Thursday, July 16, 2015

Traditions--A Griot & a 22-String Harp

21st Century Songs of Mandinka


I first heard the modern griot and kora player Seckou Keita when he performed with the UK band Baka Beyond. The second time I heard Seckou perform was on an album with his international quartet on the album Silimbo Passage. So when Arc Music sent me a press release for Seckou's solo album, 22 Strings, I requested an e-mail interview with the Senegalese musician.

And since that release of his CD last May, Seckou has experienced limelight and acclaim.

Whole Music Experience: Similar to many traditional musicians (from musical dynasties), you received intense musical and religious training as a child, rebelled as a young adult, and now you have returned to your musical tradition, in this case, that of a griot. Do you feel like you have traveled full circle? And how have your other musical experiences with Celtic musicians, your quartet, and other genres shaped who you are as a musician today?

Seckou Keita: My link to the century-spanning chain of griot transmission is on my Mother site Fatou Bintou Cissokho. It’s known as father to son but more of generation to generations, (as I’ve seen my grandfather training others that are not his own kids but coming from other griot communities /family) So therefore, it’s as much for me to come back to the source to inspire the next generation, but still exploring the new music.

Yes my experience with other musical journey played an important part of who I’m as a musician today and probably inspired me to what some people will call coming back to full circle.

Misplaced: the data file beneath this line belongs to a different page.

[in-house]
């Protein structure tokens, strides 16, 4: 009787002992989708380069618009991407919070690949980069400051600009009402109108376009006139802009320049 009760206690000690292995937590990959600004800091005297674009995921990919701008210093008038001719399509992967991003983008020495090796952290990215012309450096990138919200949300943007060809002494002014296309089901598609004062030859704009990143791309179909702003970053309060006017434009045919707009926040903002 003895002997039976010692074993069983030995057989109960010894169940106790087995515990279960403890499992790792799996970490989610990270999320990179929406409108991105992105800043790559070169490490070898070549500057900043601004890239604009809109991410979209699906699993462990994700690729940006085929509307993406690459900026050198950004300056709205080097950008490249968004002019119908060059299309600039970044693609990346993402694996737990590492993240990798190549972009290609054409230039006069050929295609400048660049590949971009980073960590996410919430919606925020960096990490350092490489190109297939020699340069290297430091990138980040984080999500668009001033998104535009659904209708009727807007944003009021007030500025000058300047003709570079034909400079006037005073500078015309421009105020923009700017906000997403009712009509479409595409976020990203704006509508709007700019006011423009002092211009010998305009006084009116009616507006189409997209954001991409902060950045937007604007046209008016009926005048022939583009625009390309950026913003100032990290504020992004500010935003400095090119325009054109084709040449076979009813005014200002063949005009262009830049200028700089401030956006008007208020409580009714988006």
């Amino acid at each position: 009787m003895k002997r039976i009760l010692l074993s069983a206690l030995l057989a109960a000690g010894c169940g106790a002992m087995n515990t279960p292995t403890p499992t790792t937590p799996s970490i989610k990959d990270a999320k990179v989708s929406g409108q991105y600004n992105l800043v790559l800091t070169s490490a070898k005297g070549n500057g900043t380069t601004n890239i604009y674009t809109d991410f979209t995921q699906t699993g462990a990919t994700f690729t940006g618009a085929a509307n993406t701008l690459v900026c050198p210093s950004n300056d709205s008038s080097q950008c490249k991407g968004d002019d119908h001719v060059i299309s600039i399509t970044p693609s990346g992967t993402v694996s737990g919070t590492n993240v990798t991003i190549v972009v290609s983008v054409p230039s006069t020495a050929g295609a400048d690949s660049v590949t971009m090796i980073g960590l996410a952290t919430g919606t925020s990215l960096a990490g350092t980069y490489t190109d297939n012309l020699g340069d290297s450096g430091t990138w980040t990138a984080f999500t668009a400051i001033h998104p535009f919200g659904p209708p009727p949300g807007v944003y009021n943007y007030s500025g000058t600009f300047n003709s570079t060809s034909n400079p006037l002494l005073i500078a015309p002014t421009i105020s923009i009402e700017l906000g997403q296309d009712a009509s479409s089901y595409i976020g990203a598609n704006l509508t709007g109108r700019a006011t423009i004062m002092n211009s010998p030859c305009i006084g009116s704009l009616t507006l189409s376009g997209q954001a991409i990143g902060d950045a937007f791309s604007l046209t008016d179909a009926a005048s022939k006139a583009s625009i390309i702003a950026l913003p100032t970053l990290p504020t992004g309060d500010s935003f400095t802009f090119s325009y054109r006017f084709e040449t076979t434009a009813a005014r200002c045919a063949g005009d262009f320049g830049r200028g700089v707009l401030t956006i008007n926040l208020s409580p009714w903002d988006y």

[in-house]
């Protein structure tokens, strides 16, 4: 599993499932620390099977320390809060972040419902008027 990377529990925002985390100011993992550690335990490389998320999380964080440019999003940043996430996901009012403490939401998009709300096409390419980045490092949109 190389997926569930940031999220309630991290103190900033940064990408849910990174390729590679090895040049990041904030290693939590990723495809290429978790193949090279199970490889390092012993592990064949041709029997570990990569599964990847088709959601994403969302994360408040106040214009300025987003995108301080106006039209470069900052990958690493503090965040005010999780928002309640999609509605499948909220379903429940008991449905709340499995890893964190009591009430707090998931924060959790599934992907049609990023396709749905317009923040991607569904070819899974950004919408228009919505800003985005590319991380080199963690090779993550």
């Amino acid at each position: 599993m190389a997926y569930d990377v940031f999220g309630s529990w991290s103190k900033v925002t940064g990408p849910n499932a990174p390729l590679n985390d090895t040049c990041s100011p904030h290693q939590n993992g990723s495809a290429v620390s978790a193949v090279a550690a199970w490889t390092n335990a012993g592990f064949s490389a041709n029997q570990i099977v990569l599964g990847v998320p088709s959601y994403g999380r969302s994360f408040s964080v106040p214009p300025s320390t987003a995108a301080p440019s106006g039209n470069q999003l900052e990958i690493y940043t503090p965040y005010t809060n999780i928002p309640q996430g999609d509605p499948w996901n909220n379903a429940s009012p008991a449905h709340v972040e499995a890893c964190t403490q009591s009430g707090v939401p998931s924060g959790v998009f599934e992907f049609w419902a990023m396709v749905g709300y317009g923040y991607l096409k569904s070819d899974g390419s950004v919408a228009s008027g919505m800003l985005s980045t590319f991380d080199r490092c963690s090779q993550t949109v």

WME: Your name seemed familiar to me when Arc Music sent me the press release for 22 Strings and then when I read your biography, I noticed that you were in the band Baka Beyond and I had also reviewed your CD, The Silimbo Passage for my blog. In some ways the work with Baka Beyond (getting the word out about the Baka musicians and their plight) has similarities to the griot tradition in that as musicians you report a situation or news to the public, but in this case, an international audience. What has been your role musical and otherwise with Baka Beyond? Are you still performing and recording with the band?

SK: I was one of the drummers in Baka Beyond and I contributed on some compositions on the album East to West, both kora ,djembe and drum kit. When I released my 3rd album Silimbo Passage with my Quintet (SKQ) with 400 concerts around the world, time didn’t allow me to work with Baka Beyond.

WME: You mention in the press notes that the kora originally had 22 strings, but after the death of the creator of the kora, Jali Mady Wuleng, musicians honored the griot by subtracting a string thus ending up with a 21 string harp. When did the 22nd string return? And is this acknowledged by griot from Senegal, Mali, and other West African countries with the griot tradition? Oddly 21-strings would be considered sacred by some spiritual folks who follow sacred geometry, but 22 strings also has powerful significance, plus it sounds wonderful.

SK: first of all the Origin of the kora is from Gabou. Gabou was an empire which consisted of three places before colonization -  Guinné Bissau, Casamance (the southern part of Senegal) and the Gambia. The Honored strings to Jaly Mady Wuleng have been done after his passing but some griots have kept the 22 strings aside, and places you can found it is the Casamance and a bit in the Gambia too. I personally found 22 strings more adapted on the modern musical world for example ( the main key on the kora always have 4 octave  and that leave you  6 notes with 3 octave each ) …But in the case of the 21 strings  lets say your kora is tuned in G  that’s 4 octave  on G, and there’s 6 notes to cover with 3 octave  you will end up having only 2 octave on the C. Hope this makes sense.